Gabriel Orozco, Ping-Pond Table, 1998, Deformed ping-pong tables, ping-pong rackets, ball,water tank, pump filter, water lilies, Courtesy and Collection of: 21st Century Museum of Contemporary Art, Kanazawa
8. Gabriel Orozco, MOT, Tokyo
Opens: January 24
The centerpiece of this show—Orozco’s first, much-anticipated, solo exhibition in Japan—is the artist’s cleverly manipulated Ping Pond Table.
Shirin Neshat, Rapture (Production still), 1999. Photo: Larry Barns. © Shirin Neshat. Courtesy Gladstone Gallery, New York and Brussels
9. Shirin Neshat at the Hirshhorn, Washington DC
Opens: May 18
The Iranian American artist’s striking films and photographs need little introduction. Facing history and looking to the future, the exhibition will bring together Neshat’s famous Women of Allah photographs from the 90s with more recent projects made in the wake of the Green Movement and Arab Spring.
Beurre en stick, Kawakami Kenji. Courtesy Christophe Lecoq
10. Le Bord Des Mondes, Palais De Tokyo, Paris
Opens: February 16
Outsider art remins so hot right now, particularly in the wake of Massimiliano Gioni’s 2013 Venice Bienniale centerpiece The Encyclopedic Palace. This group show highlights creators and visionaries working on the periphery of the art world, including man-of-the-moment Theo Jansen. One of ArtSlant’s Senior Editors loved his Miami Beach performance this December so much he did 11 posts of it on our Instagram account.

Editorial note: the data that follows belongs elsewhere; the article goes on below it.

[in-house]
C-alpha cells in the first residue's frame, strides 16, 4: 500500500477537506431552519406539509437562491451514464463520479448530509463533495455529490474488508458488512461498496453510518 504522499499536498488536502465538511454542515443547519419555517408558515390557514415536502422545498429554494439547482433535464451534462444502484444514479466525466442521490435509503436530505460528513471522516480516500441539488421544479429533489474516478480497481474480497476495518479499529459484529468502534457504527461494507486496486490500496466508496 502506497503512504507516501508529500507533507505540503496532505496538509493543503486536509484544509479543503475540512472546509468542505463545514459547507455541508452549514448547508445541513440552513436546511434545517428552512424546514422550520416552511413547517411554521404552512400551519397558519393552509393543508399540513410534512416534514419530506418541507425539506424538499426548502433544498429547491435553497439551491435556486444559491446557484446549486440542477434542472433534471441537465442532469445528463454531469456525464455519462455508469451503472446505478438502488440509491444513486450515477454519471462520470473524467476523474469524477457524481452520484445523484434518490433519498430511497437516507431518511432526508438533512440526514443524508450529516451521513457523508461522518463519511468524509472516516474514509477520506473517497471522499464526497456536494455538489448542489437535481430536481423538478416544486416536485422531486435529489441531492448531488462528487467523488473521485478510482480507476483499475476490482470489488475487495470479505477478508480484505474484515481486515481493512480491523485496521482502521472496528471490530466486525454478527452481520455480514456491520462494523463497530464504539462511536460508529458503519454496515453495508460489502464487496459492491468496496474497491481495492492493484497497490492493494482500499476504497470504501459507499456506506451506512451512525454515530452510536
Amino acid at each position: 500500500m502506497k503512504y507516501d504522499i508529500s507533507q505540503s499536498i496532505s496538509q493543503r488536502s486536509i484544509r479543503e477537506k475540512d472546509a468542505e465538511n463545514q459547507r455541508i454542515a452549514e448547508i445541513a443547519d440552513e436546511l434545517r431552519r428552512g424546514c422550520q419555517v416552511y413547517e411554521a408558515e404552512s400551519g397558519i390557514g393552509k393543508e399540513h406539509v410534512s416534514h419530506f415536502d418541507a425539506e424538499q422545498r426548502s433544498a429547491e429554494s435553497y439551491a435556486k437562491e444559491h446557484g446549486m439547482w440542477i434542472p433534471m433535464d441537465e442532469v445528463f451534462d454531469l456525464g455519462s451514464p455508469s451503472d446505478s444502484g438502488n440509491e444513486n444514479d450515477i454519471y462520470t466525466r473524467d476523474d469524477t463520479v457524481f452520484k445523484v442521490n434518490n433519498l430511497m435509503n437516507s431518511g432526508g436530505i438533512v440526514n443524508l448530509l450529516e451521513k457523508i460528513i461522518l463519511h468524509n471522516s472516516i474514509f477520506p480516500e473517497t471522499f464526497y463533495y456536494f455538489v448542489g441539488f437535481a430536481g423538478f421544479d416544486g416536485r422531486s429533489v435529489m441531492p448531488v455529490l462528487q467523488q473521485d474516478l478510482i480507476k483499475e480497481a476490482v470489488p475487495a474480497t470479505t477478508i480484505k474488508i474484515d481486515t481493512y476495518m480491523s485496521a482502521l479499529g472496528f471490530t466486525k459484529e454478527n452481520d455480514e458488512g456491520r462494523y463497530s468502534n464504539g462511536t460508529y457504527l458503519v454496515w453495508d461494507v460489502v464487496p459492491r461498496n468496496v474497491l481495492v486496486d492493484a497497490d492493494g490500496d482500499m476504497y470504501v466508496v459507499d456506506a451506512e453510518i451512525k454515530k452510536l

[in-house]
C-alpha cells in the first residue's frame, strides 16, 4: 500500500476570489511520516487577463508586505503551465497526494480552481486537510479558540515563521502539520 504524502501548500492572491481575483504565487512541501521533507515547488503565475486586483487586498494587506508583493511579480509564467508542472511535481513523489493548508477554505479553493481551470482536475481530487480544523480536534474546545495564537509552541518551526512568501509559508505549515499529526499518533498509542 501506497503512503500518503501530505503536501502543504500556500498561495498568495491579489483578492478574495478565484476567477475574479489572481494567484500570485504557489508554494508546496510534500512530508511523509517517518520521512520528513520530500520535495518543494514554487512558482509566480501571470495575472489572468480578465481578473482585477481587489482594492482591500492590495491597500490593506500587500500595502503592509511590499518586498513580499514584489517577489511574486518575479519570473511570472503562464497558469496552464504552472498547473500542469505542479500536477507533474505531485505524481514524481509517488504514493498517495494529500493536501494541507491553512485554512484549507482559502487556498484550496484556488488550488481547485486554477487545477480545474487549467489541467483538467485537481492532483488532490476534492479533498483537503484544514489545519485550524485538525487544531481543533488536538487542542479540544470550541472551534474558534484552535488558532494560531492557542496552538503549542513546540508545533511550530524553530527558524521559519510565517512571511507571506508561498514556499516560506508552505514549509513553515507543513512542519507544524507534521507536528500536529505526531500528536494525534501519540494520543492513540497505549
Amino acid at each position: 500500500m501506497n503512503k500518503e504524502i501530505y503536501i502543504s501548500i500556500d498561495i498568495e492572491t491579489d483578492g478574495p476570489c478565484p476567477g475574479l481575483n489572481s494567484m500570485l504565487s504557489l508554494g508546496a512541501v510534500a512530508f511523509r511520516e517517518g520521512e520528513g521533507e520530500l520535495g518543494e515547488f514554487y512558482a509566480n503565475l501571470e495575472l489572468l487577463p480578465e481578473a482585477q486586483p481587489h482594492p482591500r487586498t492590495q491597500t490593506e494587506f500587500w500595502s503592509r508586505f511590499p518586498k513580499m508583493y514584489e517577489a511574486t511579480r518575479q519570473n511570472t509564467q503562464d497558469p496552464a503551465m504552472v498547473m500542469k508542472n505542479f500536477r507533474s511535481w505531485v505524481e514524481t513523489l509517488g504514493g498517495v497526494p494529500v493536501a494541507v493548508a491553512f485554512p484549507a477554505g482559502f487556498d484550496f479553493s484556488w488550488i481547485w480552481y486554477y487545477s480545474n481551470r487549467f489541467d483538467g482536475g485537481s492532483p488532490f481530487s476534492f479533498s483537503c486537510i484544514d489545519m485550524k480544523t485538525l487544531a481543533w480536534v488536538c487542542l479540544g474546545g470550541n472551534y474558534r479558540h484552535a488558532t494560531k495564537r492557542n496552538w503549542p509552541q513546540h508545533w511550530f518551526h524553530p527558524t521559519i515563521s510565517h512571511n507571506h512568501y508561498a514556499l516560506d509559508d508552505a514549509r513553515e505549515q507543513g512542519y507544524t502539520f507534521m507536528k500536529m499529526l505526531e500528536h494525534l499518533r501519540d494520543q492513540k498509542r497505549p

Doris Salcedo, Installation view, Doris Salcedo Studio, Bogotá, 2013, Photo: Oscar Monsalve Pino, Reproduced courtesy of the artist; Alexander and Bonin, New York; and White Cube, London
11. Doris Salcedo, MCA, Chicago
Opens: February 21
Hotly tipped by our Chicago Editor (not to mention every one of our Chicago writers), this is the first retrospective of Salcedo’s highly charged sculptural work.
Yayoi Kusama inside her installation Dots Obsession, via Pinterest
12. Yayoi Kusama, Louisiana, Denmark
Opens: September 17
In 2013 people waited hours—hours in the snow no less!—to spend a blissful 45 seconds in one of Kusama’s Infinity Rooms at David Zwirner in New York. Not far from Copenhagen, Denmark’s Louisiana has a gorgeous permanently installed Infinity Room, Gleaming Lights of the Souls (with a much shorter queue) and will feature a major retrospective of the beloved Japanese eccentric this fall.
Texas Project, Hyangki nae, 2004 Digital C-Print © Onejoon Che (Participating artist 2015)
13. New Museum Triennal, New York
Opens: February 25
As this happens only once every three years, it’s poised to be exciting, not least because it will bring 51 emerging artists into the Museum: this year’s edition, entitled Surround Audience, curated by Ryan Trecartin and Lauren Cornell takes in current depictions of subjectivity, with—of course—a particular angle on social media. We’re not bored of it. Yet.
14. The Art of American Still Life, Philadelphia Museum of Art
Opens: October 27
One for those who like a more conventional blockbuster: with 12o plus oil paintings and watercolors, this exhibition pays homage to the tradition of still life and the way it has captured shifts in American culture since the 1800s.
15. Ai Wei Wei, Royal Academy, London
Opens: September 19
Ai Wei Why? Because he is a legendary creator, and he’s still got game.